Solution 3

The number of members is $m^2+5=n(n+7)$ for some $n$ and $m$. Multiply both sides by $4$ and complete the square to get $4m^2+69=(2n+7)^2$. Thus, we have $69=((2n+7)+2m)((2n+7)-2m)$. Since we want to maximize $n$, set the first factor equal to $69$ and the second equal to $1$. Solving gives $n=14$, so the answer is $14\cdot21=294$.

Solution 4

Partially completing the square

Geometrically: Split up the formation of $n + 7$ rows and $n$ columns into a square of $n$ rows and $n$ columns and a separate rectangle of the dimensions $7$ rows by $n$ columns. We want to take the rows from the rectangle and add them to the square to get another square and $5$ left over. If we attach exactly $2$ rows on the top and exactly $2$ rows on the side of the $n$ x $n$ square, then we have an $(n + 2)$ x $(n + 2)$ square that's missing a $2$ x $2$ corner. For the remaining $3n$ to fill this square plus the $5$ extra members, $n$ must be $3$. If we instead plaster exactly $3$ rows from the $7$ x $n$ formation to two adjacent sides of the $n$ x $n$ square, we have an $(n + 3)$ x $(n + 3)$ formation that's missing a $3$ x $3$ corner. For the remaining row of length $n$ to fill this plus five, $n = 14$. Plugging these in, we find $n = 14$ has a much higher count of members: $(n + 7)n; n = 14 --> 21(14) = 294$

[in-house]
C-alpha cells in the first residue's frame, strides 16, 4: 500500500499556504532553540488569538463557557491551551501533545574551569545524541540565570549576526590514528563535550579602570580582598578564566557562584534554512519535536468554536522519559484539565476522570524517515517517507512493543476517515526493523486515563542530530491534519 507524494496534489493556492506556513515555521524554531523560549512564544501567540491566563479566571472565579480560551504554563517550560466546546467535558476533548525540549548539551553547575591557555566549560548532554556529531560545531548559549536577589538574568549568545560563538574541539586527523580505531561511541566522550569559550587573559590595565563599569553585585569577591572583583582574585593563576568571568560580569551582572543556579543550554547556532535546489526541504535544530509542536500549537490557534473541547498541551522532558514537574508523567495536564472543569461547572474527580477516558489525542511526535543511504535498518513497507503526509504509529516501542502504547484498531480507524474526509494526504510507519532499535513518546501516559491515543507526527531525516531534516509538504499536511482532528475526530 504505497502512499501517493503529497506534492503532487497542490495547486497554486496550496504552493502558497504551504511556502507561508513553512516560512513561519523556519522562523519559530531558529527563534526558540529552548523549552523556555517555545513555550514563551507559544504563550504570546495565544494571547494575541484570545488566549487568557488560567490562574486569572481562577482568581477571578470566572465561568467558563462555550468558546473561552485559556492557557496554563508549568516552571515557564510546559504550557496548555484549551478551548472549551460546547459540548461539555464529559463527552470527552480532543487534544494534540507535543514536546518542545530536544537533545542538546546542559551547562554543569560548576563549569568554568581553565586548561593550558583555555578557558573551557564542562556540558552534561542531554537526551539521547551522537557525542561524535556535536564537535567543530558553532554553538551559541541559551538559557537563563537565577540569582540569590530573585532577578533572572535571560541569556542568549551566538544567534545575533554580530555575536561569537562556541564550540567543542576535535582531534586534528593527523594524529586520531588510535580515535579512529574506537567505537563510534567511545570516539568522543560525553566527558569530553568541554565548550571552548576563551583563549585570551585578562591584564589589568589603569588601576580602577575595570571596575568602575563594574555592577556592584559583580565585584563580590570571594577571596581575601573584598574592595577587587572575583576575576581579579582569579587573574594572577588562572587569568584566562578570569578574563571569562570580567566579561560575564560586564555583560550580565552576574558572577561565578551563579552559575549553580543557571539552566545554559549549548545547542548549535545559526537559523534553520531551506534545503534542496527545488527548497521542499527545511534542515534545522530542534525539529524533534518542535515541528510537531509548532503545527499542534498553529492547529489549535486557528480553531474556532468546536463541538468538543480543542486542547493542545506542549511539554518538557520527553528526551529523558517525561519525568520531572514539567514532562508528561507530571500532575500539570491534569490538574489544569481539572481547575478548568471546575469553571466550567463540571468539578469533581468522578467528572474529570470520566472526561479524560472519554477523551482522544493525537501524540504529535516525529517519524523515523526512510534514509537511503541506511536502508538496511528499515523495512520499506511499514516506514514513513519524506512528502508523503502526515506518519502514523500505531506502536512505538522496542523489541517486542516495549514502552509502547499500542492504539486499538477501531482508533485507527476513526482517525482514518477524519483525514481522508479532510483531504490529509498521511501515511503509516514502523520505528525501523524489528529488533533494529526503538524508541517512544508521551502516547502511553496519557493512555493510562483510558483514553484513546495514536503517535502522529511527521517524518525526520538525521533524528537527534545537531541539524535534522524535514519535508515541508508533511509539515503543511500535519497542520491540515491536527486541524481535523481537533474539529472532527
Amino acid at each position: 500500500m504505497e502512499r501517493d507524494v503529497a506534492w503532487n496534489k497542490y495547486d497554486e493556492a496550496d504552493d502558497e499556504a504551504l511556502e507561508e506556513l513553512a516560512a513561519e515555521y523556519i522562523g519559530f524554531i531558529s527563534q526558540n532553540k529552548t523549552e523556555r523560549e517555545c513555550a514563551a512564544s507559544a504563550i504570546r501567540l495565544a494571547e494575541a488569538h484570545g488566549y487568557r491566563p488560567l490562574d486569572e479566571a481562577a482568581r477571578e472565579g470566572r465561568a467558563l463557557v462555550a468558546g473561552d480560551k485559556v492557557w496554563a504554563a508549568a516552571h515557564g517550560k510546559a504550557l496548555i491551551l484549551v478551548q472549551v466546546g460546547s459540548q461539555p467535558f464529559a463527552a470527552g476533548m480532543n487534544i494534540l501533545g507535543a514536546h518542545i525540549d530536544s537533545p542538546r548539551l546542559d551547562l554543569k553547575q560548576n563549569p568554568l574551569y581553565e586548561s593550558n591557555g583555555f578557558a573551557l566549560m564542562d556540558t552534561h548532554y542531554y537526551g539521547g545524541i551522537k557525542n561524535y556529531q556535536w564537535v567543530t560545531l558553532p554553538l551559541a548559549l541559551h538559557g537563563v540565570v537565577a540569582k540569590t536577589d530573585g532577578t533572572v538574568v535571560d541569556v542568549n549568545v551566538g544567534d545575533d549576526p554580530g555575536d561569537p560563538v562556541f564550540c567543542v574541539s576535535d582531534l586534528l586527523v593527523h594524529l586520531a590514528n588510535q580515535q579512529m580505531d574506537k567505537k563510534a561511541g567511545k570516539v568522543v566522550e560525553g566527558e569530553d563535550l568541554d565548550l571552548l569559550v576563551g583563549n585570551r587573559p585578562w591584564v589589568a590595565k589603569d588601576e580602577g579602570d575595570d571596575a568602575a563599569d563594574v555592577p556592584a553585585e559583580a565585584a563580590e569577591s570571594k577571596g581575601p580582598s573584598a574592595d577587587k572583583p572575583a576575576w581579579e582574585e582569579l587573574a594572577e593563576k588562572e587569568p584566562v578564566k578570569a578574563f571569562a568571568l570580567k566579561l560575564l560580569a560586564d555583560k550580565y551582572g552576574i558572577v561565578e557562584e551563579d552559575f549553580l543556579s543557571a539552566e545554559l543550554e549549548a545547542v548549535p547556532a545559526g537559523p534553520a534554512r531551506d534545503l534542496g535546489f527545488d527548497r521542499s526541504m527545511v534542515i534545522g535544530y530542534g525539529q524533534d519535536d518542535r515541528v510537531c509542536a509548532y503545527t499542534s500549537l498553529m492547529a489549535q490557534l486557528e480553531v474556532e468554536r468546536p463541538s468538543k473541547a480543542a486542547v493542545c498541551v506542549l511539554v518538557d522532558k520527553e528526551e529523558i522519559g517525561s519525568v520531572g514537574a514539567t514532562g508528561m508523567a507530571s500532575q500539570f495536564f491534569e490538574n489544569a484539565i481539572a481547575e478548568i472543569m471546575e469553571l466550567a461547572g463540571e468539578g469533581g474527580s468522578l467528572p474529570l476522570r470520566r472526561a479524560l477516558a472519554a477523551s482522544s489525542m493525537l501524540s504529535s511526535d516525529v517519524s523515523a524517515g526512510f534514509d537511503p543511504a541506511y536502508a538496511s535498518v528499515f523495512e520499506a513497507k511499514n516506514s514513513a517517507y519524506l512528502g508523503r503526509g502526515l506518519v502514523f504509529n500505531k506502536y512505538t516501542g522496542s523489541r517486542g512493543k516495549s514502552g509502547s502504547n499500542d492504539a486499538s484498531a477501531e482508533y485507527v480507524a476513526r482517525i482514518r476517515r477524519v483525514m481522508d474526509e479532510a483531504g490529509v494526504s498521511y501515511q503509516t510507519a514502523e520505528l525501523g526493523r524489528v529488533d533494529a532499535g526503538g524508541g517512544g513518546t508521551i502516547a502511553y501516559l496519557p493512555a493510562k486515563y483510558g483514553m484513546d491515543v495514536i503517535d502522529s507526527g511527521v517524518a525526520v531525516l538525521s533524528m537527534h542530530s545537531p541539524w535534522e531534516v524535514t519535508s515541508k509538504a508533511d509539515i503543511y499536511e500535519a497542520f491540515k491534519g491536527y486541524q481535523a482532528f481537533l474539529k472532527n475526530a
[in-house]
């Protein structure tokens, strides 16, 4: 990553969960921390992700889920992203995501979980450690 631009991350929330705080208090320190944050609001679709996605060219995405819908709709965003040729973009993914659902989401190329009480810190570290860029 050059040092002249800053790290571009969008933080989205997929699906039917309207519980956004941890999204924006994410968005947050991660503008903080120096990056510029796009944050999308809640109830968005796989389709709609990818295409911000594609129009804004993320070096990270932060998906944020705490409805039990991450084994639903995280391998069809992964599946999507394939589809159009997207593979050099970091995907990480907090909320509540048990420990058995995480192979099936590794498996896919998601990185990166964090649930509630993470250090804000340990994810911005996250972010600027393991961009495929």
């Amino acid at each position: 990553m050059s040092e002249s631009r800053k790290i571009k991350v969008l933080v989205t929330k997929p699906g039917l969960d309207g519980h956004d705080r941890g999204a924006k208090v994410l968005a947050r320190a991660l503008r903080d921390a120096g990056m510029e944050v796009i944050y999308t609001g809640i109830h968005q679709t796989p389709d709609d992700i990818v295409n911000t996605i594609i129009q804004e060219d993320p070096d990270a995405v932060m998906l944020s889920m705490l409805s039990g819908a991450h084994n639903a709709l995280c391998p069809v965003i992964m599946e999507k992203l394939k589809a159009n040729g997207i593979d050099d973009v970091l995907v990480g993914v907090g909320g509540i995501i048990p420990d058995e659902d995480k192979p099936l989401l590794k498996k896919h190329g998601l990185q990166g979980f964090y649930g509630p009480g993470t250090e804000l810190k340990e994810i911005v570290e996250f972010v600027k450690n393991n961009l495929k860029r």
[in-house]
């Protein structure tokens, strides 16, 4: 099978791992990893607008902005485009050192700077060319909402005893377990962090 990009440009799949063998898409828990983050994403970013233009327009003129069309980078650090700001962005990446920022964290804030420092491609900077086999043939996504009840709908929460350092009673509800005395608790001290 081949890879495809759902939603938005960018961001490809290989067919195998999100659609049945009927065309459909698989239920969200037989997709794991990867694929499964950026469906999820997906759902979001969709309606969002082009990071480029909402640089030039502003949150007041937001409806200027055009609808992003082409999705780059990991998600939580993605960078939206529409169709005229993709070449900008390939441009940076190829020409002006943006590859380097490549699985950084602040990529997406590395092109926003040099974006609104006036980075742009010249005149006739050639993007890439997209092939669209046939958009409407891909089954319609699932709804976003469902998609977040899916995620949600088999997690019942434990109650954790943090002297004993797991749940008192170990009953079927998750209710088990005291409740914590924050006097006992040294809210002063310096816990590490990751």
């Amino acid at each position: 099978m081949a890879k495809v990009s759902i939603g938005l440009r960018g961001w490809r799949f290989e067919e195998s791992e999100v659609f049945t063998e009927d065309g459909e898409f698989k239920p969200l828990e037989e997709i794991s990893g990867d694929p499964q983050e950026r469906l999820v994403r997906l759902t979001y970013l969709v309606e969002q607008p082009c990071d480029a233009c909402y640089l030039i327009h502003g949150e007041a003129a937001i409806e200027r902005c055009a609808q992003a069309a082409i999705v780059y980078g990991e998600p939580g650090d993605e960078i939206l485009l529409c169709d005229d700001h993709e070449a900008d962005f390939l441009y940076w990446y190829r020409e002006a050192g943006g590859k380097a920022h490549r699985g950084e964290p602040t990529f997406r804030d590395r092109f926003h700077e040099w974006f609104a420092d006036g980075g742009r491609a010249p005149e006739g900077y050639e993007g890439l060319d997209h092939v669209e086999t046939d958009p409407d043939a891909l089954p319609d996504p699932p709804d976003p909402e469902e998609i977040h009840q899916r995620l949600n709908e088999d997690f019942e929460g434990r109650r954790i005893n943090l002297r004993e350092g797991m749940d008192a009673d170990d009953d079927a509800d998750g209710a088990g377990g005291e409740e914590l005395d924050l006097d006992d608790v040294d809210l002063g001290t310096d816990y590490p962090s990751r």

Algebraically: We have $n^2 + 7n = m$, where $m$ is the number of members in the band and $n$ is a positive integer. We partially complete the square for $n$ to get $n^2 + 7n = (n + 1)^2 + 5n - 1 = (n + 2)^2 + 3n - 4 = (n + 3)^2 + n - 9$ Our goal is to get $n^2 + 7n = y^2 + 5$ because we want $m$ to be $5$ more than a perfect square. From the above, $5n - 1 = 5$ means $n$ isn't an integer, $3n - 4 = 5$ means that $n = 3$, and $n - 9 = 5$ means that $n = 14$. Out of these, $n = 14$ is associated with the highest number of members in the band, so $m = (14^2) + 7(14) = 294$


Solution 5

Let there be $m$ members and $n$ members for the square and $c$ for the number of columns of the other formation. We have $n^2 +5 = c(c+7) \implies n^2+5 = \left(c+\frac{7}{2}\right)^2 -\frac{49}{4} \implies n^2 - \left(c+\frac{7}{2}\right)^2 = -\frac{69}{4} \implies \left(n-c-\frac{7}{2}\right)\left(n + c +\frac{7}{2}\right) \implies (2n-2c-7)(2n+2n+7) = -69.$

To maximize this we let $2n+2c+7 = 68$ and $2n-2c-7 = 1.$ Solving we find $n = 17$ so the desired number of members is $17^2 + 5 = \boxed{294}.$

See also

2005 AIME I (ProblemsAnswer KeyResources)
Preceded by
Problem 3
Followed by
Problem 5
1 2 3 4 5 6 7 8 9 10 11 12 13 14 15
All AIME Problems and Solutions